Nova Scotia smoked salmon was served to start, this is classic American eating. New York’s Jewish community always liked it, it was a staple in its dairy restaurants in Manhattan and Catskill resorts for generations – not so much today due to its high cost and/or decline in quality.

Turtle soup with sherry is a straight throwback to the Gilded Age and does evoke Escoffier and the haute. Lobster mousse too – Charles Scotto was a pupil of Escoffier who presided in the kitchen at the Pierre Hotel in this period, he also helped found the American Culinary Federation, and was a charter member of Les Amis d’Escoffier, the trade promotion body for the elite chefs and hospitality managers of America, it still exists.

The coq au vin is French all the way, but not really classic cuisine, it is more regional and bonne femme cooking. Here we see a sign of the great influence the local, regional and terroir would have on post-WW II culinaria.

And Virginia ham was served with the autumn salad finale, a southern American food that heretofore enjoyed no particular culinary regard – it was something you saw in corner diners and regional restaurants. Someone probably realized that its quality equalled the best French or German ham, so why not go for it?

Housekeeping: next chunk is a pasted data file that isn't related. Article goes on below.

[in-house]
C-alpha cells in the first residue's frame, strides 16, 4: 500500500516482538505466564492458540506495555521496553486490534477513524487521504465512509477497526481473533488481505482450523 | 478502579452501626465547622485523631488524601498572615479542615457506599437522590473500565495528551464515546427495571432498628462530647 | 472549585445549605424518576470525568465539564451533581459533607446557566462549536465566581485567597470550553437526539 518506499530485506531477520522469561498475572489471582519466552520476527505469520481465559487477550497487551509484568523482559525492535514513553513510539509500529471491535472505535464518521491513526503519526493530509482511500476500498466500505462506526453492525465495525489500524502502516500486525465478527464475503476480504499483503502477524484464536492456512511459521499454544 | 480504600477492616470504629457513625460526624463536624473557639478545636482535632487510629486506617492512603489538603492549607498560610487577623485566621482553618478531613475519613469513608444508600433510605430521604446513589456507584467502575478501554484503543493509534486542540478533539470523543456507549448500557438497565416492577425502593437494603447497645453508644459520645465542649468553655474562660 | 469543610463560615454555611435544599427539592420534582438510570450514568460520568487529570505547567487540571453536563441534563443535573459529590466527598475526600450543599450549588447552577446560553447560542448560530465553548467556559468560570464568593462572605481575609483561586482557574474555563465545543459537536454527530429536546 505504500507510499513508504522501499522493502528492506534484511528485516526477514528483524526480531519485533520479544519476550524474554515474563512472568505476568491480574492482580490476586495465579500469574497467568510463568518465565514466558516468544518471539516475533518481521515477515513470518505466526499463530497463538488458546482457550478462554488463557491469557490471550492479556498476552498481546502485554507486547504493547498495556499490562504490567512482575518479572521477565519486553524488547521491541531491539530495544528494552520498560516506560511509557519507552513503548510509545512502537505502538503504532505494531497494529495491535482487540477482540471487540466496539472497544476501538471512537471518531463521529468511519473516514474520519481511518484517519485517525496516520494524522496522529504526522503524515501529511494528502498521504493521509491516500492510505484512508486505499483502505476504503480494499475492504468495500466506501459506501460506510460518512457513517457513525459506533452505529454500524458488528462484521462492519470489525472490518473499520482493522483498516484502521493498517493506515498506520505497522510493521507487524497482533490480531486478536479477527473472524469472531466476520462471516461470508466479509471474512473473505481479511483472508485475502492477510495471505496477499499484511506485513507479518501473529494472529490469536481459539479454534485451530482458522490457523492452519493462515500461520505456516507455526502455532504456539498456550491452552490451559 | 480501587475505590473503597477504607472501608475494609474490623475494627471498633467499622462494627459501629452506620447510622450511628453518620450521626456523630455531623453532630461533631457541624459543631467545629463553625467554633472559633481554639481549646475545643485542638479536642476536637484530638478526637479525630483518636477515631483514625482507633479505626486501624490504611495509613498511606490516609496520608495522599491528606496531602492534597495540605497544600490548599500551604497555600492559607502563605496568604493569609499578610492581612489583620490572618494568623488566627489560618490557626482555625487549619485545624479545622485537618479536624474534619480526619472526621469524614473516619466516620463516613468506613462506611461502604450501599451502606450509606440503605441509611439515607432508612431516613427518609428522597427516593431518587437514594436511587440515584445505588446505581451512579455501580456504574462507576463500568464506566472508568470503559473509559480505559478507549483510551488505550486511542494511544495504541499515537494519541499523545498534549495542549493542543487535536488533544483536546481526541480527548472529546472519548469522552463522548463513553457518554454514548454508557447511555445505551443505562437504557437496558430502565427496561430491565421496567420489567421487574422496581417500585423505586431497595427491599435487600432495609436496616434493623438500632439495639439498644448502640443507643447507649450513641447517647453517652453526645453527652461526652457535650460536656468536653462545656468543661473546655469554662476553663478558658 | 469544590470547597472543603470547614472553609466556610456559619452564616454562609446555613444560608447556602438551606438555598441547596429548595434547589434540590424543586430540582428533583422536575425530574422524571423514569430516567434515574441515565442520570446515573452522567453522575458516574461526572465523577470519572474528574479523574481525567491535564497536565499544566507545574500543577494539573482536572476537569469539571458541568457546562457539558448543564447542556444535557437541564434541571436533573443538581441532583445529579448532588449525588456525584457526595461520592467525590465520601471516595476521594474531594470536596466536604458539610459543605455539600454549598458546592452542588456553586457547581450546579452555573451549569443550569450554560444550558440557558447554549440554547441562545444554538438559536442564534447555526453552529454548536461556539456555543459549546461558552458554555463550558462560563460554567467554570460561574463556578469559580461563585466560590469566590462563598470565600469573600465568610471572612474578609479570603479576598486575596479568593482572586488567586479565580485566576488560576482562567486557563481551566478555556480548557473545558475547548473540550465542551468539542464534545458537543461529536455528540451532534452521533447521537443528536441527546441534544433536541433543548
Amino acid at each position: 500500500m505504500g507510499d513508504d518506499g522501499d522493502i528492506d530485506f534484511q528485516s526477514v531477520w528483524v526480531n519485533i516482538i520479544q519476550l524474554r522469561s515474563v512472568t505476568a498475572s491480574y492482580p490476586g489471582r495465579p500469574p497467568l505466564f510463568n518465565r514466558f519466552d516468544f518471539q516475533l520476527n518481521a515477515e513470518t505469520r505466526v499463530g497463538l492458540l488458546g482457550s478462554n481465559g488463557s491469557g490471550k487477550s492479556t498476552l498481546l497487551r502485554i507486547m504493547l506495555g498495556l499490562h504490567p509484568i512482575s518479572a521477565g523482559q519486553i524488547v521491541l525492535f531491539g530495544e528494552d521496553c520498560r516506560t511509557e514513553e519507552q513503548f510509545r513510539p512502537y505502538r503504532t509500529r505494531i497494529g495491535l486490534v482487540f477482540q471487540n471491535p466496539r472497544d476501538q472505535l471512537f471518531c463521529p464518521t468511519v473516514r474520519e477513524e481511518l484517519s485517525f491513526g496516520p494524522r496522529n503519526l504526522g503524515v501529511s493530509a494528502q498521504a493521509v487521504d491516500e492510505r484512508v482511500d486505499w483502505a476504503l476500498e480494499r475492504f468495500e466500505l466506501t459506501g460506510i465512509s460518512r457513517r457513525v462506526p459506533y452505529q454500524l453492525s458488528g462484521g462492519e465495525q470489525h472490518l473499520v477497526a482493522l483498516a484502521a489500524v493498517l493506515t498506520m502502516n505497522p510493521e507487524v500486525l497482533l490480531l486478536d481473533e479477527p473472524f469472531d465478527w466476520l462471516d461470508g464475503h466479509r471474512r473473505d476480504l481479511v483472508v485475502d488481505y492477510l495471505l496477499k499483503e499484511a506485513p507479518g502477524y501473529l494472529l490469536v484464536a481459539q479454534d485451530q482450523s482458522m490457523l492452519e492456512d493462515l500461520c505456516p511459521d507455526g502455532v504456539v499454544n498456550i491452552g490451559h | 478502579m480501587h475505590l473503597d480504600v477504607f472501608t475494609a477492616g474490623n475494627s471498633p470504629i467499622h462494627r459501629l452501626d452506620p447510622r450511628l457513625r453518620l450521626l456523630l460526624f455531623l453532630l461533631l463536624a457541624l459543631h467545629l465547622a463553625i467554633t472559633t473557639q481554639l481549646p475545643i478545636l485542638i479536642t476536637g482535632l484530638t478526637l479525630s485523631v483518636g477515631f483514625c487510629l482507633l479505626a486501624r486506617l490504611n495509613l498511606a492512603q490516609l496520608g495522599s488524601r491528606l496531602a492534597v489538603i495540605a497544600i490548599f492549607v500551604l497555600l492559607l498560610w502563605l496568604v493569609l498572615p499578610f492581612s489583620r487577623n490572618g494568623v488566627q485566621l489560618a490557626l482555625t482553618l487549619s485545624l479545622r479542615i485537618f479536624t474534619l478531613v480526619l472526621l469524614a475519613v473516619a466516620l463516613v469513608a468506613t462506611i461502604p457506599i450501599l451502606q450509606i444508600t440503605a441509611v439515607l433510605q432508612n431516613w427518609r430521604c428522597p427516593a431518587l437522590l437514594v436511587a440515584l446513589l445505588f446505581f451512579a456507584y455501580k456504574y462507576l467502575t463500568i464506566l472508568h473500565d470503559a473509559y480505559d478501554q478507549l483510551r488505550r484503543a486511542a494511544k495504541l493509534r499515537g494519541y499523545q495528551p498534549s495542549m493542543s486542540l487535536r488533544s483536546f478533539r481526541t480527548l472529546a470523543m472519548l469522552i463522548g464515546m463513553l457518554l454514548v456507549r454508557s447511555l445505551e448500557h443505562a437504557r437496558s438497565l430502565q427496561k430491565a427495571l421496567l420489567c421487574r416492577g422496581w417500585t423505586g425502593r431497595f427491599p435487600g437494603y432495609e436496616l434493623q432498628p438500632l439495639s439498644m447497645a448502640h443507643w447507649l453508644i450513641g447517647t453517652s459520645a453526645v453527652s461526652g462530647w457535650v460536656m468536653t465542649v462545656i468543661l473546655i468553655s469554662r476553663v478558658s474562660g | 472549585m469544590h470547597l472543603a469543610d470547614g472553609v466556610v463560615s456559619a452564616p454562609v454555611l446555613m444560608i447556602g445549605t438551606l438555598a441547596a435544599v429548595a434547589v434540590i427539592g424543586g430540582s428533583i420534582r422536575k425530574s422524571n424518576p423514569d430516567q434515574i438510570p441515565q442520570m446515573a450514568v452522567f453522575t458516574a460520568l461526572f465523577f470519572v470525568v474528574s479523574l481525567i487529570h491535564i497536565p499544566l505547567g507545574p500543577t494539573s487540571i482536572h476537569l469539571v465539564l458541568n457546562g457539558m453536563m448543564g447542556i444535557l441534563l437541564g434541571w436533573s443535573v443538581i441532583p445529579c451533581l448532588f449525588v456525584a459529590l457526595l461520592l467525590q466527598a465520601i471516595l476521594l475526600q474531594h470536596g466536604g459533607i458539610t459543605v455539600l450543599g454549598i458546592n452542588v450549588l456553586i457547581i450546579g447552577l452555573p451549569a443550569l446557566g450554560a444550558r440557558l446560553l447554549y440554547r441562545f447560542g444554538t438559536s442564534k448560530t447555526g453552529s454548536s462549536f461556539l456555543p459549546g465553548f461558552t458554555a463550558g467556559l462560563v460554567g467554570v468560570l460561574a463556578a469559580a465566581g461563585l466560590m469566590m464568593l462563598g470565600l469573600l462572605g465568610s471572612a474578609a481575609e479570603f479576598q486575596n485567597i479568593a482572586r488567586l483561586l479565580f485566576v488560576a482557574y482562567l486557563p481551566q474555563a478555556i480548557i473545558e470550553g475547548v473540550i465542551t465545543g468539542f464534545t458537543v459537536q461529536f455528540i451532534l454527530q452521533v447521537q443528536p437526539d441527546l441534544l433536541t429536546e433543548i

The soufflé was of course French again, named here for a noted actor and former drama professor, Monte Woolley, Wikipedia has some good bio on him, here. Woolley, pictured above, was probably a typical member of the Society in the 1930s-50s. He was high-born and well-educated, a man about town.

What We Can Learn

It’s a nice dinner, isn’t it? And interesting. Inspired to a good degree by the exigencies of war, a kind of jerry-rig, the program ends by offering what we now call world cuisine. Its grammar is exactly that of today’s culinary world.

Can’t you just see Anthony Bourdain hopping about from Chile to Nova Scotia to Jerez to Burgundy to get inspiration for a dinner like this?

Get hip to this timely tip, Anthony.

Note re images: the first four images were sourced from the respective links stated in the text. The final image was sourced from an eBay listing, here. All property in the images belongs to their sole owner or authorized user, as applicable. Images used for educational and historical purposes. All feedback welcomed.